When you call the doctor’s office to schedule your baby’s first appointment, mention that your newborn was just released from the hospital. These are magic words. Baby doctors routinely allow special appointments in their schedules to be set aside for newborns. You should be able to easily schedule an appointment for your baby.

Special Waiting Room Area

When you make your baby’s first appointment, also ask if there’s a special place in the waiting room for parents with newborns—away from the patients who are sick. Most clinics offer this option, or will try to room you and your newborn right away after check-in. Just ask.

Timing for First Visit

If your baby’s doctor examines your baby on the day of discharge (the day you take your baby home) from the hospital, the usual appointment time for that first visit is 2 weeks after discharge.

If your baby’s doctor does not have privileges where you deliver your baby and is not able to examine your newborn, then the first visit will be 1-2 days after you take your baby home. Since your baby’s doctor has never seen your baby, the visit is scheduled right away.

Now you can anticipate your new baby’s first appointment feeling a little more relaxed.

For you and yours,

D. Fravert, RN

New Baby New Emotions

Having a new baby awakens new emotions.

That First Night

That First Night


Although everyone’s experience is different, most every new mother feels her emotions are overwhelming at some time in the days to weeks following childbirth. A combination of hormones, fatigue, and the desire to do your best with the little experience you have as a first time mom all play together and can throw your life out of proportion at times. Just knowing this common experience is both normal and possible may be helpful for you. Here are some examples.


That first night after giving birth, as you realize there is no going back, an overwhelming sense of responsibility may engulf you. Your life has changed dramatically. Not that you really want to go back to the way things were, but the “24-hourness” of having a baby is no longer a general concept, but is now your reality. Suddenly you have a tiny person totally dependent on you. It can feel overwhelming.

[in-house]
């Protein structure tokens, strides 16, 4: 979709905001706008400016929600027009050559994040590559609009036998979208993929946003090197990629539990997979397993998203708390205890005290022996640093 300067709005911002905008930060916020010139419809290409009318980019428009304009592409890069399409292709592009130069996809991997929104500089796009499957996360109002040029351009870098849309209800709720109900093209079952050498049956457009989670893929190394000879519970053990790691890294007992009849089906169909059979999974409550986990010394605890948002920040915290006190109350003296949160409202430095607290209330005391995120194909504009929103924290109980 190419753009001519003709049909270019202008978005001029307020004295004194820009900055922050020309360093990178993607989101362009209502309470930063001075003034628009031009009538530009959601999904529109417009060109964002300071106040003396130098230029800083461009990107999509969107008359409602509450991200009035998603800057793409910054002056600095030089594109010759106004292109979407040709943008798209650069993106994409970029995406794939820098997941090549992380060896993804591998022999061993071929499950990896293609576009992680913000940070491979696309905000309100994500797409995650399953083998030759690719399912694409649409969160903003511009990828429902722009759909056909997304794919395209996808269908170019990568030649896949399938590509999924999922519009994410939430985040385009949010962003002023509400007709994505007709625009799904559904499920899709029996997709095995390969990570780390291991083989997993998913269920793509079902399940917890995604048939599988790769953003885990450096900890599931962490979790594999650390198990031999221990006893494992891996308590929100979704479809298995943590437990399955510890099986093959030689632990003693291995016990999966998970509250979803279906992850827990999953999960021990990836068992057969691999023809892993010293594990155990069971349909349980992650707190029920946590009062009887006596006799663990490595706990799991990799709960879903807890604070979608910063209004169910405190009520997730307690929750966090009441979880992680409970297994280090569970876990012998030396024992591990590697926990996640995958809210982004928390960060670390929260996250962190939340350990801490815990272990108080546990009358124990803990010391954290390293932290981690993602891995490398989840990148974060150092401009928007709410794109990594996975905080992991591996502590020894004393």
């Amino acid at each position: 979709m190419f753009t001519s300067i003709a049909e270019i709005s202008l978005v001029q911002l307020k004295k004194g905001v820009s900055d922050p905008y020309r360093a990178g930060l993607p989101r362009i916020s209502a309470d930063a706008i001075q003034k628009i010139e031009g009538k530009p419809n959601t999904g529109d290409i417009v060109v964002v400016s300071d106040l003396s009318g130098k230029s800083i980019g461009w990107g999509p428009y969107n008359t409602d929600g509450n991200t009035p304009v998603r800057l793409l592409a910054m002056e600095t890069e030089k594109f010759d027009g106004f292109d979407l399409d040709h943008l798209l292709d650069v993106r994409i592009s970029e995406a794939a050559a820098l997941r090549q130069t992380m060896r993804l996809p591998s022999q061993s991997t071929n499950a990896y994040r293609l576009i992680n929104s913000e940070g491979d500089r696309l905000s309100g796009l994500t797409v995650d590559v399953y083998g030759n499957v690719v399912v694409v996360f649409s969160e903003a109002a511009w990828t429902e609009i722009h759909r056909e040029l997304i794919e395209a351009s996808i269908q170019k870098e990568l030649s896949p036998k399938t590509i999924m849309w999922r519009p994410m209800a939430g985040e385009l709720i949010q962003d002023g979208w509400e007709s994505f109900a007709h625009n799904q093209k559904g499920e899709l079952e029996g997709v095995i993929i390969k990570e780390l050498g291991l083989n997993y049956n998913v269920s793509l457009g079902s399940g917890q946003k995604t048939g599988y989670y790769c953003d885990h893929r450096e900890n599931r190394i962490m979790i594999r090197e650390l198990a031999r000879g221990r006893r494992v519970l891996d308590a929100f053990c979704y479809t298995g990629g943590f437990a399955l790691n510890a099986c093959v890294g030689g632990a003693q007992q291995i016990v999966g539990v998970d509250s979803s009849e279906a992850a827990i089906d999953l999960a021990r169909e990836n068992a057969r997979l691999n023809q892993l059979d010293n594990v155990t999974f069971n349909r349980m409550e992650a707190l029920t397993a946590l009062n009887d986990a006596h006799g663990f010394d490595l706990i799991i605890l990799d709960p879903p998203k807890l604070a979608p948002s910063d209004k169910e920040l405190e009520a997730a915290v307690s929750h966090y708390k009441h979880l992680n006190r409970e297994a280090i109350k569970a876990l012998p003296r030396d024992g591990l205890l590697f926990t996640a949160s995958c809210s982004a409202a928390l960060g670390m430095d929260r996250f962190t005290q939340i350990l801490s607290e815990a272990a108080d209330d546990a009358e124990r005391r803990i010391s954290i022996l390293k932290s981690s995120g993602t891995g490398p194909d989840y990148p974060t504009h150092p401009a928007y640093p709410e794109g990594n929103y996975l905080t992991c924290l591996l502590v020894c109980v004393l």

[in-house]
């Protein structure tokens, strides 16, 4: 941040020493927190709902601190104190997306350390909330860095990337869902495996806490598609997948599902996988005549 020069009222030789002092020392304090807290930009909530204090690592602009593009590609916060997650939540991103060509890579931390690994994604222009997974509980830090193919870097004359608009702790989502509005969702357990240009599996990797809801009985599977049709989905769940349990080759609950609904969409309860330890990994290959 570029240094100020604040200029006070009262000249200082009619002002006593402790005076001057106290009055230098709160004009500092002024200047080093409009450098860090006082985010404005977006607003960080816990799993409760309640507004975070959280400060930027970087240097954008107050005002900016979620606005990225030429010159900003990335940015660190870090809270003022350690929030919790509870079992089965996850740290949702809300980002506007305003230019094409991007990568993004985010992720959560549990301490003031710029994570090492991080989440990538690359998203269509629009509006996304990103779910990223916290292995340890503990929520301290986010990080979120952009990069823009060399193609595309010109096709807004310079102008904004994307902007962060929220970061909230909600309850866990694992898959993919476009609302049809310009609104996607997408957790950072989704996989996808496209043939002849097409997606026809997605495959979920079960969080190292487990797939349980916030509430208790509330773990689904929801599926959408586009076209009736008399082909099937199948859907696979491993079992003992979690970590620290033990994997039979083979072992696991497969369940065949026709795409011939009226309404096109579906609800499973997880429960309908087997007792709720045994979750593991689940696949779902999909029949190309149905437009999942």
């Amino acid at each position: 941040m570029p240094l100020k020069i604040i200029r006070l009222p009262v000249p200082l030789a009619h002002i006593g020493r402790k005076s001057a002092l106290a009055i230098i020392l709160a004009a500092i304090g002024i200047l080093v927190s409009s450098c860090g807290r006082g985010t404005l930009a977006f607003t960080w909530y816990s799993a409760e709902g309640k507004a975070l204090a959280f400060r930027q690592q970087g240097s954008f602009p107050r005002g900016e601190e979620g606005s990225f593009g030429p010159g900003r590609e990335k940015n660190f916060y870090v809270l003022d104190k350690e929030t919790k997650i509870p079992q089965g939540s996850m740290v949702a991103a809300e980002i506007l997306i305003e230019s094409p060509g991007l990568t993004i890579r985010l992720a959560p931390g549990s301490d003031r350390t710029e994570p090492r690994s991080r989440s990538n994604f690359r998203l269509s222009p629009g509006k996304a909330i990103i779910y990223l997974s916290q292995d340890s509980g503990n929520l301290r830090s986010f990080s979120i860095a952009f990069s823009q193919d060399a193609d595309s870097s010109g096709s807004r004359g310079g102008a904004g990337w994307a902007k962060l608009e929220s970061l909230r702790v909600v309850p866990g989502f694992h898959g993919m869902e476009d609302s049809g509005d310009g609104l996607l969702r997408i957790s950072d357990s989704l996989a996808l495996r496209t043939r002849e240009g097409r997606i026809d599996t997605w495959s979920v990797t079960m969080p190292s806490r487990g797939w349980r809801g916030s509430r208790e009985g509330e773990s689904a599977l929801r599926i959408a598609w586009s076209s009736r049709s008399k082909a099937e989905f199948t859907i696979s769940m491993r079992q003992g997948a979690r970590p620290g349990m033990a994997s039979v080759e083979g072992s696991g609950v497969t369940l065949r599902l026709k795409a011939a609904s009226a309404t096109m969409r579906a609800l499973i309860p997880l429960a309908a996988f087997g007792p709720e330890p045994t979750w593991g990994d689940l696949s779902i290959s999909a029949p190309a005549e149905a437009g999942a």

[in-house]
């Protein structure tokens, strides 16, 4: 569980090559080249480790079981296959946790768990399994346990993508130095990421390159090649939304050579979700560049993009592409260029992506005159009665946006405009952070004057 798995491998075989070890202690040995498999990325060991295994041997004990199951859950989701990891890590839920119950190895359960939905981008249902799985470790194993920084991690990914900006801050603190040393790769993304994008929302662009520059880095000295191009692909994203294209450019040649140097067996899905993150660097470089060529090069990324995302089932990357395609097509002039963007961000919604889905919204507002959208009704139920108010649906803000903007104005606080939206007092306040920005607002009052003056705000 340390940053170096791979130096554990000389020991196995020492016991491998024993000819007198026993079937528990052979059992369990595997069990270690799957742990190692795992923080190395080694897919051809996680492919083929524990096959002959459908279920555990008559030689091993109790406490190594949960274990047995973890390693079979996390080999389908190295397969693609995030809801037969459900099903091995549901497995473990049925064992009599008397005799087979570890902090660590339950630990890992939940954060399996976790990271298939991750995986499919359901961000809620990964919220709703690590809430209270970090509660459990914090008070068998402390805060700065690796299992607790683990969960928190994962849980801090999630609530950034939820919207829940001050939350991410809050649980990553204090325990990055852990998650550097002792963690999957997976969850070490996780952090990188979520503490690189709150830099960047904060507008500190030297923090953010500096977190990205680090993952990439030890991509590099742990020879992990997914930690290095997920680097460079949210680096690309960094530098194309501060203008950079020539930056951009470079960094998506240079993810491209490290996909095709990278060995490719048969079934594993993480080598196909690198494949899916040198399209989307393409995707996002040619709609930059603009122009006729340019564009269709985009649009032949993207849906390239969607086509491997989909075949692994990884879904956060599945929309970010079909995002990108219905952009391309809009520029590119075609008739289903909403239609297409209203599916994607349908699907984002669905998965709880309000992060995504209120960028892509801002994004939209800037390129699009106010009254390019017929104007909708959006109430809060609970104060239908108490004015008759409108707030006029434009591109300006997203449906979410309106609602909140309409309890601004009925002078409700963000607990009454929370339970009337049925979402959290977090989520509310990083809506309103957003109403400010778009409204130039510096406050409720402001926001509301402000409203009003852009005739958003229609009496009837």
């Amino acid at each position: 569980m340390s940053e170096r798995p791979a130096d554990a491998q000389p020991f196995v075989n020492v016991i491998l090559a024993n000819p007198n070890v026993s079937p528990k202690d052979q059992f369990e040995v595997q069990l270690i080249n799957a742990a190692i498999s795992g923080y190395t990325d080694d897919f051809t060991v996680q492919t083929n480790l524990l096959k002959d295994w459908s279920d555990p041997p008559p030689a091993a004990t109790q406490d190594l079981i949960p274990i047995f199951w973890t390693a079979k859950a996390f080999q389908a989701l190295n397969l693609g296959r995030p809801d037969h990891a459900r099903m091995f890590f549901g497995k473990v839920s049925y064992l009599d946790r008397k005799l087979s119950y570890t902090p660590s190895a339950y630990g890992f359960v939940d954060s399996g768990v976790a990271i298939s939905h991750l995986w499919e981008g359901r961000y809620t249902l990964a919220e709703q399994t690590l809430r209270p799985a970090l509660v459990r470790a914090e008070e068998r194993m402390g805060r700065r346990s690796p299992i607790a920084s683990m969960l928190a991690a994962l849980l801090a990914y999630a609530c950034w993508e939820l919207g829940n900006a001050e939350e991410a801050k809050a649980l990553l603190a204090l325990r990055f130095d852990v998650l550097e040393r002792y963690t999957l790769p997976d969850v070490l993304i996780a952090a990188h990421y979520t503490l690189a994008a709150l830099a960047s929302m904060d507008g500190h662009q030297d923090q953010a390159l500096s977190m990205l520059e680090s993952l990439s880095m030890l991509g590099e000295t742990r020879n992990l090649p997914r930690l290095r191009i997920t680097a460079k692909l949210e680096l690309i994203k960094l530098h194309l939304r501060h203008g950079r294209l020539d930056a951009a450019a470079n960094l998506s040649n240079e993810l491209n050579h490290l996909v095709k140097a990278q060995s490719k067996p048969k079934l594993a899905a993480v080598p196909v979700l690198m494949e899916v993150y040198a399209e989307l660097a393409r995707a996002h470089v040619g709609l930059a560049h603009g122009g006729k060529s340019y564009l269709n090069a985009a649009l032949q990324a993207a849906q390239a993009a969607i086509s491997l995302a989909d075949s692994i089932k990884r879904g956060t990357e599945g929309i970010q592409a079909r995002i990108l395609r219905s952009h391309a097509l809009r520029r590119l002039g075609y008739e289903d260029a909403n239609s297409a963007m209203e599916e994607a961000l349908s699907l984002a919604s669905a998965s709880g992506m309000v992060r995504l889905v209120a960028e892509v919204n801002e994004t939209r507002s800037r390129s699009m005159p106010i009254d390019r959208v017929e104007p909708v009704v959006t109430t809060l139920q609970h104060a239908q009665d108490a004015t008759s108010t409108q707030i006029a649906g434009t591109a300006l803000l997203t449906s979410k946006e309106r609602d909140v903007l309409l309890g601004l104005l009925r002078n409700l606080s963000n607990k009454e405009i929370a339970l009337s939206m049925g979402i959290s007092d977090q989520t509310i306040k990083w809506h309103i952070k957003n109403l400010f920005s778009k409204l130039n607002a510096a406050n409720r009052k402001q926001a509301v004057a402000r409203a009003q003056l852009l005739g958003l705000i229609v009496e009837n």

Let Them Help

This overwhelming sense of responsibility may make you feel that you alone must do the work of caring for your baby. But, it doesn’t have to be that way. You may have family and friends willing to help you. They know they will never change as many diapers as you will during your baby’s diaper stage, and a few now and then are just part of sharing your baby. Letting someone help you requires trust, and the person who helps is aware of the gift.


Your overwhelming emotions may make you feel that your baby somehow is an inconvenience to others around you, particularly when your newborn is unhappy and letting everyone know. I assure you that those around you choose you and your baby and delight in the time together no matter what. Your baby is just being a baby, not an inconvenience, something your family and friends (whose emotions are not running rampant) already know.

It Gets Better

Taking the moments as they come, and giving your best in those moments, will help you through these emotional times. And, when the opportunity presents itself, letting someone help you will be beneficial for all three of you. As you become more experienced, and as your helpers prove trustworthy, you will be able to feel more relaxed, and not so easily overwhelmed, allowing you to truly enjoy this new adventure. Little by little, it gets better.

For you and yours,

D. Fravert, RN

Being Born is Challenging

newborn baby in hospital

A Few Hours Old


An awareness of the challenges your newborn faces at birth when transitioning from the warm, fluid environment of the womb to the cooler, dry environment of our world helps you understand what your baby’s doctor and nurse are looking for when they examine your newborn. Here are the three main events that will be new challenges for your newborn to experience once outside the womb.

1: Breathing

The majority of term babies easily transition to breathing on their own. You can tell the newborn in the picture is breathing easily by her relaxed facial expression and pink lips.

Some babies may need a little help in the form of suction or oxygen before they can breathe on their own. And some babies require no additional help at all. Certainly the vast majority of term newborns make this transition to breathing on their own very easily.